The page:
With the build-up on the way, new research has found that along with the tyranny of distance and high living costs, heat is one of the key drivers moving people from the tropics to Australia’s cooler southern states.
The research published in Sustainable Cities and Society is a joint study by Charles Darwin University academics Professor Stephen Garnett and Dr Kerstin Zander, and links climate change to migration.
“Cities in tropical regions, already hot, will experience more days of extreme heat as the climate changes,” said Dr Zander from CDU’s Northern Institute.
“While many people adapt to heat, some find high temperatures unbearable, particularly if coupled with high humidity. One adaptation strategy is to move to cooler regions, but empirical evidence for this happening is lacking.”
The researchers conducted a survey in Darwin, Australia, finding that, while “job opportunities down south”, “moving closer to family and friends”, and the “high cost of living”, topped the list of reasons for young people to migrate south; heat and humidity were more important for older age groups.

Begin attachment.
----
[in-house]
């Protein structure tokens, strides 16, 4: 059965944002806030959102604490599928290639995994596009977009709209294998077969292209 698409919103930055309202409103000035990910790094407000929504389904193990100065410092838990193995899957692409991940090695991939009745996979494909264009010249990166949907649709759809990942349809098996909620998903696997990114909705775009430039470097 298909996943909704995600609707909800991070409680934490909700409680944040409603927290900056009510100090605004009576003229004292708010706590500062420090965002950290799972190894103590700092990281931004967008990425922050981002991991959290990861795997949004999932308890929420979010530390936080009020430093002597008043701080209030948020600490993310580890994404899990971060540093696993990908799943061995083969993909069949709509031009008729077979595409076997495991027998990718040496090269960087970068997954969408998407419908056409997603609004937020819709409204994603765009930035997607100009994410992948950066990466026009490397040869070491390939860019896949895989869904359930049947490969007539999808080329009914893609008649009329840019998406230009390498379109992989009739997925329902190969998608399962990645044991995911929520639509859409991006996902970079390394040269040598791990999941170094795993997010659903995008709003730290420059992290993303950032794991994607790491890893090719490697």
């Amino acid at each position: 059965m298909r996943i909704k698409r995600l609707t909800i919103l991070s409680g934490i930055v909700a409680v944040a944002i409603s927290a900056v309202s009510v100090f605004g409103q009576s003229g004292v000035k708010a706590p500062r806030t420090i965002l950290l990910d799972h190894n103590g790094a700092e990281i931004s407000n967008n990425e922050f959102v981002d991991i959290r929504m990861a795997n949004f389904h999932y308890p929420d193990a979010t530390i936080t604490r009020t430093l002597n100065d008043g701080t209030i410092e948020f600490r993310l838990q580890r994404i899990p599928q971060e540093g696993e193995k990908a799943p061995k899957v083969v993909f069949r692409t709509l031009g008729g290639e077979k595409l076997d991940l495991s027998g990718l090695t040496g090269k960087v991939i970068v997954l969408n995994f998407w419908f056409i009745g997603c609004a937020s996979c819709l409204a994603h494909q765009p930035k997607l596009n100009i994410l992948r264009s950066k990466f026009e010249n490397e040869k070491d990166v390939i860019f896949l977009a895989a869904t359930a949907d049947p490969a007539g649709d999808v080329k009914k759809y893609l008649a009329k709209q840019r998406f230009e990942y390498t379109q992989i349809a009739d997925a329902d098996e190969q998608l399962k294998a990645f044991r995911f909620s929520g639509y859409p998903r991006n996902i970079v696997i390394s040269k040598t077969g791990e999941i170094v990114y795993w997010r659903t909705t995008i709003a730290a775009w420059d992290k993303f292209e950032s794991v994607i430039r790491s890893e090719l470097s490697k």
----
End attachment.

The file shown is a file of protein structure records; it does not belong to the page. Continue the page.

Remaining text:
“We found a strong age-effect,” Dr Zander said. “For young people, economic and social factors dominated migration decisions, with employment the most important.
“Heat became more important than employment as a reason to migrate for people 50 years and older, and was the most important reason to leave in the oldest age bracket (> 69 years).”
The aim of the study was to assess the extent to which heat influenced migration intentions of people living in the tropical city of Darwin, relative to other drivers, and the type of people most likely to leave because of heat.
With the number of very hot days (? 35 °C) in Darwin set to increase, the researchers suggested that the adoption of climate smart policies would be crucial to maintain populations in the future.
“Climate change policies need to include climate-driven migration and to be integrated into broader urban development and population growth policies,” Dr Zander said.
“With the population of some tropical cities already shrinking, further decline can be expected if these cities do not adopt climate smart policies to assist inhabitants to cope with an environment highly likely to become even hotter.”